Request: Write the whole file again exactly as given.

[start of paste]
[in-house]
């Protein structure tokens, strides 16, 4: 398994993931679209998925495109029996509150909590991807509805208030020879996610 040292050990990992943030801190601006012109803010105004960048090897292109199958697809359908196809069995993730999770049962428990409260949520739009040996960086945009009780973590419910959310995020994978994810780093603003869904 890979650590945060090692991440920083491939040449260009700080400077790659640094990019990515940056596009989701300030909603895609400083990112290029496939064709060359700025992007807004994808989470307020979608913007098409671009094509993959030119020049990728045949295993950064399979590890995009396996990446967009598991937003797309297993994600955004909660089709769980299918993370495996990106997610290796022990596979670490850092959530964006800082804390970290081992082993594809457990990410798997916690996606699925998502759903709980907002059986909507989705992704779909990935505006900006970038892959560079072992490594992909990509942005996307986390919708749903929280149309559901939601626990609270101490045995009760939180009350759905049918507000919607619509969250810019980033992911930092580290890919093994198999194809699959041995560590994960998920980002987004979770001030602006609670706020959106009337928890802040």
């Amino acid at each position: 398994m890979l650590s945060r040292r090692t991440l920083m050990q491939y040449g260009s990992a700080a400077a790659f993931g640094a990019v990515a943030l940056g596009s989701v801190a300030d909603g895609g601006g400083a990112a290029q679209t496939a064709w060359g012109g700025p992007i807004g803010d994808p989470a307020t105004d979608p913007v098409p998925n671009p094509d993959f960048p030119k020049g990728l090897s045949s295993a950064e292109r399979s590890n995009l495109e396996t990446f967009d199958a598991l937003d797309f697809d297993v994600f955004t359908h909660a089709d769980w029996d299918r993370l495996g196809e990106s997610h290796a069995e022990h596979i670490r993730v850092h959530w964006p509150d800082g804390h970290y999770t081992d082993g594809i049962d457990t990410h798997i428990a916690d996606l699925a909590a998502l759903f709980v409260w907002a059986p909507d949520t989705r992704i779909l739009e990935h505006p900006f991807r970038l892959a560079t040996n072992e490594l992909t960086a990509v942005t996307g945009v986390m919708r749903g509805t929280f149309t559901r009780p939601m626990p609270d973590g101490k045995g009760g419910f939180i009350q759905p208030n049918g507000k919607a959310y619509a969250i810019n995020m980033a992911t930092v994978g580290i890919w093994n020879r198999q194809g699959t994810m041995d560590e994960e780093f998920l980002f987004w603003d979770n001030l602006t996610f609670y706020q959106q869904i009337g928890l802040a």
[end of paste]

[in-house]
């Protein structure tokens, strides 16, 4: 398994993931679209998925495109029996509150909590991807509805208030020879996610 040292050990990992943030801190601006012109803010105004960048090897292109199958697809359908196809069995993730999770049962428990409260949520739009040996960086945009009780973590419910959310995020994978994810780093603003869904 890979650590945060090692991440920083491939040449260009700080400077790659640094990019990515940056596009989701300030909603895609400083990112290029496939064709060359700025992007807004994808989470307020979608913007098409671009094509993959030119020049990728045949295993950064399979590890995009396996990446967009598991937003797309297993994600955004909660089709769980299918993370495996990106997610290796022990596979670490850092959530964006800082804390970290081992082993594809457990990410798997916690996606699925998502759903709980907002059986909507989705992704779909990935505006900006970038892959560079072992490594992909990509942005996307986390919708749903929280149309559901939601626990609270101490045995009760939180009350759905049918507000919607619509969250810019980033992911930092580290890919093994198999194809699959041995560590994960998920980002987004979770001030602006609670706020959106009337928890802040």
């Amino acid at each position: 398994m890979l650590s945060r040292r090692t991440l920083m050990q491939y040449g260009s990992a700080a400077a790659f993931g640094a990019v990515a943030l940056g596009s989701v801190a300030d909603g895609g601006g400083a990112a290029q679209t496939a064709w060359g012109g700025p992007i807004g803010d994808p989470a307020t105004d979608p913007v098409p998925n671009p094509d993959f960048p030119k020049g990728l090897s045949s295993a950064e292109r399979s590890n995009l495109e396996t990446f967009d199958a598991l937003d797309f697809d297993v994600f955004t359908h909660a089709d769980w029996d299918r993370l495996g196809e990106s997610h290796a069995e022990h596979i670490r993730v850092h959530w964006p509150d800082g804390h970290y999770t081992d082993g594809i049962d457990t990410h798997i428990a916690d996606l699925a909590a998502l759903f709980v409260w907002a059986p909507d949520t989705r992704i779909l739009e990935h505006p900006f991807r970038l892959a560079t040996n072992e490594l992909t960086a990509v942005t996307g945009v986390m919708r749903g509805t929280f149309t559901r009780p939601m626990p609270d973590g101490k045995g009760g419910f939180i009350q759905p208030n049918g507000k919607a959310y619509a969250i810019n995020m980033a992911t930092v994978g580290i890919w093994n020879r198999q194809g699959t994810m041995d560590e994960e780093f998920l980002f987004w603003d979770n001030l602006t996610f609670y706020q959106q869904i009337g928890l802040a």